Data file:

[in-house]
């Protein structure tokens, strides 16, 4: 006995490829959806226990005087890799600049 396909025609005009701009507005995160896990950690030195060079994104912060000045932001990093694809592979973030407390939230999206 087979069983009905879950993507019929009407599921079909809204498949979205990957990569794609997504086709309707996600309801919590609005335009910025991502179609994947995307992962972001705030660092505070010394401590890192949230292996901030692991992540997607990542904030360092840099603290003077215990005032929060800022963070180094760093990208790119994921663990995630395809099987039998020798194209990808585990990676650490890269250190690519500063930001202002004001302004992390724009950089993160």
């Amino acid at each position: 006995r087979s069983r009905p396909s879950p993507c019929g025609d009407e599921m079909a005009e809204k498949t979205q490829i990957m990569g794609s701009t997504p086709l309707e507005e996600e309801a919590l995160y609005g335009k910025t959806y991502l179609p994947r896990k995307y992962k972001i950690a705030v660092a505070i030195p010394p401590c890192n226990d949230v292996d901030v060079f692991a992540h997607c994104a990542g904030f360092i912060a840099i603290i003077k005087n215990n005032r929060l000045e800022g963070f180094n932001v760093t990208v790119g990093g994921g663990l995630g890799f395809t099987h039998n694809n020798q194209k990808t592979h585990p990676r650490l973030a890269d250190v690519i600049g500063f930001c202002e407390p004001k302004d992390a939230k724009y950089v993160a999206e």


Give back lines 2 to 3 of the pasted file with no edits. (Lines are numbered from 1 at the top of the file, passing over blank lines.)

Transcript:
């Protein structure tokens, strides 16, 4: 006995490829959806226990005087890799600049 396909025609005009701009507005995160896990950690030195060079994104912060000045932001990093694809592979973030407390939230999206 087979069983009905879950993507019929009407599921079909809204498949979205990957990569794609997504086709309707996600309801919590609005335009910025991502179609994947995307992962972001705030660092505070010394401590890192949230292996901030692991992540997607990542904030360092840099603290003077215990005032929060800022963070180094760093990208790119994921663990995630395809099987039998020798194209990808585990990676650490890269250190690519500063930001202002004001302004992390724009950089993160």
């Amino acid at each position: 006995r087979s069983r009905p396909s879950p993507c019929g025609d009407e599921m079909a005009e809204k498949t979205q490829i990957m990569g794609s701009t997504p086709l309707e507005e996600e309801a919590l995160y609005g335009k910025t959806y991502l179609p994947r896990k995307y992962k972001i950690a705030v660092a505070i030195p010394p401590c890192n226990d949230v292996d901030v060079f692991a992540h997607c994104a990542g904030f360092i912060a840099i603290i003077k005087n215990n005032r929060l000045e800022g963070f180094n932001v760093t990208v790119g990093g994921g663990l995630g890799f395809t099987h039998n694809n020798q194209k990808t592979h585990p990676r650490l973030a890269d250190v690519i600049g500063f930001c202002e407390p004001k302004d992390a939230k724009y950089v993160a999206e």